Sunday, June 23

I’m in a hotel in Guate City tonight, flying home tomorrow.  I have tried to write about my more interesting adventures in this blog, and have left out several little hikes, musical events, volunteering to teach math to kids, the improvement in my Spanish, and the improvement in solving sudoko puzzles, in an effort to shelter you, the readers, from too many words, the downfall of most blogs.

The last time I was here, I didn’t feel ready to return home after two months.  This time I’m ready.

You can pretty much predict that if a guy goes far away to a third world country to observe his 66th birthday alone, there is going to be some kind of existential angst involved, with which I didn’t want to burden my blog readers.  The only thing I’ve always remembered from college French was that the protagonist of Sartre’s novel “La Nausee” sat in his apartment in Paris listening to a record of “Some Of These Days,” over and over again.  So one day I listened to Sophie Tucker’s 1911 recording of “Some Of These Days” on YouTube, while trying to imagine myself sitting in a Paris apartment dressed in a suit and tie, smoking a cigarette, instead of on the deck of a house overlooking Lake Atitlan.  Then I listened to her 1926 recording of the same song, which was already a nostalgia piece.  Then I branched out and listened to Ethel Waters’ rendition.  And then Josephine Baker.  The YouTube clip had pictures of Josephine Baker, and when I saw this one, I wanted to be Josephine Baker.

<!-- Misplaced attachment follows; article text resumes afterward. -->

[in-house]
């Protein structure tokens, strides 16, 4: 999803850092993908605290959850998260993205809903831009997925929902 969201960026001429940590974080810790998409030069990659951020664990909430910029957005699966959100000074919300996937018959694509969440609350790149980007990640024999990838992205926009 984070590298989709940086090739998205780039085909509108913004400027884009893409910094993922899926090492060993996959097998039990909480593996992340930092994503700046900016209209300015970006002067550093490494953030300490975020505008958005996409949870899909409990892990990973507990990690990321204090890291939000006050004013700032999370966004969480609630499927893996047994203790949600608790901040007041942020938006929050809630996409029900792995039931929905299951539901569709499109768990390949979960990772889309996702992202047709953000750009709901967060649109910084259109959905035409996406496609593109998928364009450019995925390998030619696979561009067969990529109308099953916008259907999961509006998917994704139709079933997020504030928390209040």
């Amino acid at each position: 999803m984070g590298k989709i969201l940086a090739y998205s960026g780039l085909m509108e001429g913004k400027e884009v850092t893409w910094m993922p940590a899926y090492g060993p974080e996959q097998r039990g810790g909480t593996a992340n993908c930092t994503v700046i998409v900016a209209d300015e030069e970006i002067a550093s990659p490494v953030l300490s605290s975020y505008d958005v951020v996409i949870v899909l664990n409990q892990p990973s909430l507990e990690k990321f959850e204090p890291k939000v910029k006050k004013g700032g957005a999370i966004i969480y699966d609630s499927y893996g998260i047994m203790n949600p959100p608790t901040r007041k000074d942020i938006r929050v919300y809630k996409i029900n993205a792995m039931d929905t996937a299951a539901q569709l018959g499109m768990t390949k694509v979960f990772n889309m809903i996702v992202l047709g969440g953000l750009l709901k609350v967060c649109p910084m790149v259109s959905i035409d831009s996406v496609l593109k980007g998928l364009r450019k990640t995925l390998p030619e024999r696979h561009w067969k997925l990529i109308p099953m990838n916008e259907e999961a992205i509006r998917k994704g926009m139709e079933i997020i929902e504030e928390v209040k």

So, although I listened to “Some of these Days” several times, it might not have been quite what Sartre had in mind.  I guess I’m just not that good at existential angst.  

So I’ll finish with a little bit of atmosphere.  I asked Bear out for lunch, and since it was my last meal in Panajachel, I suggested a little tiny comedor, away from the tourist area.  This comedor has one table that seats three people, and one table that seats one, although if four people were in there at once it would be pretty crowded.  The proprietress asked us what we wanted, and I asked her what she had, and she said if we want breakfast it’s eggs with frijoles and plantain, and if we want lunch, it’s Pepián.  Pepián is a Guatemalan specialty, chicken with a sauce.  It may be the only Guatemalan dish with a sauce.  So we told her what we wanted and she asked us if we wanted coffee or lemonade to drink.  Bear said coffee, and when she left the room I quietly warned him that it’s instant, and he said yes but the lemonade is instant too, and the coffee has less sugar.

 

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